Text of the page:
Tis the Season for Allergies: Combating Hay Fever
Updated: Apr 30
Southern Nevada has had an unseasonably rainy winter and spring. And when it rains, you can expect an abundance of desert blooms to pesky weeds, leading many individuals to suffer from seasonal allergies or hay fever.
Seasonal allergies, also known as allergic rhinitis, is due to both the vast amounts of pollen from trees, grasses, weeds and flowers as well as Southern Nevada's windy springtime. When March winds blow trashcans and pollen around, you can expect people to be reaching from the antihistamines and tissue box.
Approximately 60 million people in the United States suffer from allergies and spring and summer tend to be the worst times. Allergic reactions occur when the body's immune system ramps up to protect itself with chemicals called histamines. This is why allergic symptoms tend to cause stuffed and/or runny noses, weepy eyes, dry coughs, sore throats and sinus headaches. Some have minor symptoms while others feel like they have the flu from March to October. Further complicating the issue is our dry climate.
Sometimes there's so much pollen in the air you can see it. Chances are you've either had to wipe off a thin layer of yellow “dust” that collects on everything from your clothes to your car. In fact, allergies are such a nuisance that years ago some cities outlawed the planting of particularly bothersome allergy producers like mulberry trees but there's no avoiding allergies altogether.
Southern Nevadans' biggest allergy irritants include:
• Olive tree pollen
• Juniper tree pollen
• Conifer (pine tree) pollen
While hay fever can put a damper on summertime fun, there are methods to help quell allergies. They include:
Close your homes windows and use the A/C: While you might want to let that cool springtime breeze through, it carries with it microscopic pollens that attach to window coverings, fabrics and surfaces.
Wash your hair and/or clothing frequently: Environmental exposure to pollens can occur in the few minutes it takes to walk to the mailbox so imagine how much clings to you while you're commuting to work or at the kids' soccer games? Frequent washing reduces allergens.
Consider a humidifier: Adding some cool or warm mist whilst sleeping can add soothing moisture to your nose and mouth environment.
Speak to your healthcare provider about local bee pollen: Since local bees cultivate from the area's flora, their honey contains what amounts to micro doses of allergens. This gradual exposure is believed to help reduce allergy symptoms in many. While it takes time, it's a more natural approach to treatment.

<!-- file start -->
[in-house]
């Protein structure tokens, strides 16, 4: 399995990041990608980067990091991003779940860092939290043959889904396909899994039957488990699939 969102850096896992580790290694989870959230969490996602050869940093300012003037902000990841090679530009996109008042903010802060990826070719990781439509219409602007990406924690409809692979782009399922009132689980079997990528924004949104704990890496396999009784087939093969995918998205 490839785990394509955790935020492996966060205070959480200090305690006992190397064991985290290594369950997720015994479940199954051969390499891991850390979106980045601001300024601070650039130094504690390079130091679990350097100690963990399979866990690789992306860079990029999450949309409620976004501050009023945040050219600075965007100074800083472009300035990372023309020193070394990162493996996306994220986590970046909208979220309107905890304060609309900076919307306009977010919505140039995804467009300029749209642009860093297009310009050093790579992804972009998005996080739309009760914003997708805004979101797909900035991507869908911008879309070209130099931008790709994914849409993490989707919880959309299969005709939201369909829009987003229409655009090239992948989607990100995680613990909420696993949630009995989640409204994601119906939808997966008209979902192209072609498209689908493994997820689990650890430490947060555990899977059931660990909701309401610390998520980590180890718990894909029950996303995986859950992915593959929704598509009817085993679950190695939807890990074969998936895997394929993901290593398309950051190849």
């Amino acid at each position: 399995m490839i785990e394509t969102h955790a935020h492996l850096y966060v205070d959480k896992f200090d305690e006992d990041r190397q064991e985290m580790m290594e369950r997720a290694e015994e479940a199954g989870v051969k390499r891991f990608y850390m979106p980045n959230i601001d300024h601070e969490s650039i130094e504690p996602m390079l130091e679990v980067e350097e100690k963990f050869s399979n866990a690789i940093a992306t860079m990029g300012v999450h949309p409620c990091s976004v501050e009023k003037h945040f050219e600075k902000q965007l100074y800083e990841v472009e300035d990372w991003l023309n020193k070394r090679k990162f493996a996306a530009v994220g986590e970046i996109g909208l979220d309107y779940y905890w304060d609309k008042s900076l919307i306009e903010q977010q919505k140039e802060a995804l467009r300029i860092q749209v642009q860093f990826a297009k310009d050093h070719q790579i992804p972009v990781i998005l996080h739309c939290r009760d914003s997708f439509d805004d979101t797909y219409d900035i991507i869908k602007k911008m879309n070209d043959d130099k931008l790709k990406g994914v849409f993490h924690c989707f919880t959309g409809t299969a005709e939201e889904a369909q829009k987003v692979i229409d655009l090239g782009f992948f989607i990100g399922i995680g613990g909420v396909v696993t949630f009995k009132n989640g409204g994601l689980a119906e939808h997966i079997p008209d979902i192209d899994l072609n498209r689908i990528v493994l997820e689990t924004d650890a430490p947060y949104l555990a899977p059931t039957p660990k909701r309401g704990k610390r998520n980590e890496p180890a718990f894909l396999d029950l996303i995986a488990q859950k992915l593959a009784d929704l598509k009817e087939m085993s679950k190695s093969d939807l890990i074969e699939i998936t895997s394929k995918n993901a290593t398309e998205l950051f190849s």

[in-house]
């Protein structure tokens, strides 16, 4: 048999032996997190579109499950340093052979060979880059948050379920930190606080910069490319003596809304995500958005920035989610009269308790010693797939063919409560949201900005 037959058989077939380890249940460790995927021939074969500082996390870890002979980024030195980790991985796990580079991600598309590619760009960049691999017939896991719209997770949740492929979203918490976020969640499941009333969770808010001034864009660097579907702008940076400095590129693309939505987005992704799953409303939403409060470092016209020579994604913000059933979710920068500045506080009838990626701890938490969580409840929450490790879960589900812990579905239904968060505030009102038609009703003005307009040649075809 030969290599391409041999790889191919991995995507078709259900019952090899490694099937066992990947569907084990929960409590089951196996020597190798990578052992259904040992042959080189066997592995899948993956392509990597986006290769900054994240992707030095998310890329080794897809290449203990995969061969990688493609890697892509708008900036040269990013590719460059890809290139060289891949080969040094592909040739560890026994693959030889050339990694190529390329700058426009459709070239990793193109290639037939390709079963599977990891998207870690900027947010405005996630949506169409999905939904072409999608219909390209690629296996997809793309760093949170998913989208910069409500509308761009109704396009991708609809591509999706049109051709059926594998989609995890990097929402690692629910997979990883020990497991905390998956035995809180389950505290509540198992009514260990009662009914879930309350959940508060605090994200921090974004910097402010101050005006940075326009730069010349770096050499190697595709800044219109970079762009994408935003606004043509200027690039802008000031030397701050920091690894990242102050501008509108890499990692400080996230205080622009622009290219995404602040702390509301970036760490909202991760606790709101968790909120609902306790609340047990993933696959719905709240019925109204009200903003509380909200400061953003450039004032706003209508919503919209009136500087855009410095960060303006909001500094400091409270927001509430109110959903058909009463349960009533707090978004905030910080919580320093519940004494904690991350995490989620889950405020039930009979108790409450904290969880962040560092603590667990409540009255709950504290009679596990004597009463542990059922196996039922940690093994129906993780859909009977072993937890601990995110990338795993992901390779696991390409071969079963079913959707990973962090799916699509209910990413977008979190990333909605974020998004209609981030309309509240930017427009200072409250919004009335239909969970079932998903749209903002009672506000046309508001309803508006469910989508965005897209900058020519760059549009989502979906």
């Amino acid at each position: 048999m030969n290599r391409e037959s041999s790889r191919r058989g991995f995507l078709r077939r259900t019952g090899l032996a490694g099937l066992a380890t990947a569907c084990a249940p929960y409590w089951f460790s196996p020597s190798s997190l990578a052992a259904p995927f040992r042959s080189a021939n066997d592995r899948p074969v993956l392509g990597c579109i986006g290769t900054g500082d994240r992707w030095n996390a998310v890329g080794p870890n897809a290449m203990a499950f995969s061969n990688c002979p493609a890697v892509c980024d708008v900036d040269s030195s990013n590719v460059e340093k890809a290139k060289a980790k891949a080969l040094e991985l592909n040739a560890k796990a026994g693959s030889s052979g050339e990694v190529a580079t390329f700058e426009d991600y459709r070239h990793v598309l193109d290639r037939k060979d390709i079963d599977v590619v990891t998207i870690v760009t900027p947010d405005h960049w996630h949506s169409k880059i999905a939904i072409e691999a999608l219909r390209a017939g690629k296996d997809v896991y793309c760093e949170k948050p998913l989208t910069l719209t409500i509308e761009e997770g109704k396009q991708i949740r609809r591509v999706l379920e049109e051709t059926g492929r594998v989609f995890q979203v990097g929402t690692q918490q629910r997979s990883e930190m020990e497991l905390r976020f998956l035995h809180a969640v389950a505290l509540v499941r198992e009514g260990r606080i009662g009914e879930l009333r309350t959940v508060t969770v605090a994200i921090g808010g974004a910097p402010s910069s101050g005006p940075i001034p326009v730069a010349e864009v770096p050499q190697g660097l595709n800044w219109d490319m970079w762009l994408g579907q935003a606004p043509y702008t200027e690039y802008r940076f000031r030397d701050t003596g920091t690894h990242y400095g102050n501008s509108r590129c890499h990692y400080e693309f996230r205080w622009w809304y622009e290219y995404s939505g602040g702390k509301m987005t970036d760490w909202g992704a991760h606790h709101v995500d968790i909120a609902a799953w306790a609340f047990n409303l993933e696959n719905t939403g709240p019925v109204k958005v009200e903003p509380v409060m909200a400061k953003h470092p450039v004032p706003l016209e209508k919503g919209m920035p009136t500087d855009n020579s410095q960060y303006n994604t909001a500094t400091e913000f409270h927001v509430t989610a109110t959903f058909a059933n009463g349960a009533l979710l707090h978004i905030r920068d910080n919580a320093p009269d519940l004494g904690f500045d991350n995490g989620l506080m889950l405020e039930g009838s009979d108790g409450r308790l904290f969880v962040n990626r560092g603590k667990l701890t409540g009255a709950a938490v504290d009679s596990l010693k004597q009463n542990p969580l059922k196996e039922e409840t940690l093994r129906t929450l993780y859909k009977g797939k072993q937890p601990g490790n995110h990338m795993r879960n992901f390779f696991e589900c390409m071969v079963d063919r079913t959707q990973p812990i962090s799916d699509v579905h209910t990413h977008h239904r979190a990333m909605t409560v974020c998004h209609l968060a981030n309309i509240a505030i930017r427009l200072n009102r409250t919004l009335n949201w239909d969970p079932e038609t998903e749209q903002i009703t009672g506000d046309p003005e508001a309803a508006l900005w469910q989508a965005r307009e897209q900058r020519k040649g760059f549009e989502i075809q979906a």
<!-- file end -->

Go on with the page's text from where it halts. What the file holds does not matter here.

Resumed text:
Kenalog shot: Many IMS patients come in for a Kenalog steroid shot when allergies are bothering them. Sometimes a person needs one annually while others benefit from two or more to keep the allergies at-bay.
Antihistamines: Antihistamines such as Benadryl, Claritin, Zyrtec are available over-the-counter (OTC) and stop the histamine cascade that causes runny noses, etc. They can be taken to reduce symptoms though you may have to try different kinds to avoid drowsiness or agitation that can occasionally occur.
Steroid Sprays: Because inflammation causes clogged noses or puffy eyes, the use of steroid sprays can be a game changer for many. Many of these are available over the counter such as Flonase and Rhinocort, while others are prescription-only. Ask your provider what is best for you including the use of a nasal irrigation (Neti pot) for rinsing sinuses with salt water (saline).
Allergy Specialist: When allergies impede on quality of life, it's time to ask your healthcare provider for assistance and possibly seek the expertise of an allergy provider. An allergist can run a number of tests including allergy testing and shots to determine which irritants are causing you the most discomfort and sensitizing you to them through exposure or immunotherapy. This provider can also prescribe a number of medications from oral medications like Montelukast to latest generation steroid sprays like Dymista. Often a last effort includes surgery of the sinus in those suffering from chronic sinusitis.
Spring and summertime are intended to be full of vacations, school breaks and BBQs, but if seasonal allergies are threatening your plans, it's time to explore the many treatment options available. Not sure where to start? Schedule your appointment with one of our capable Internal Medicine Specialists today!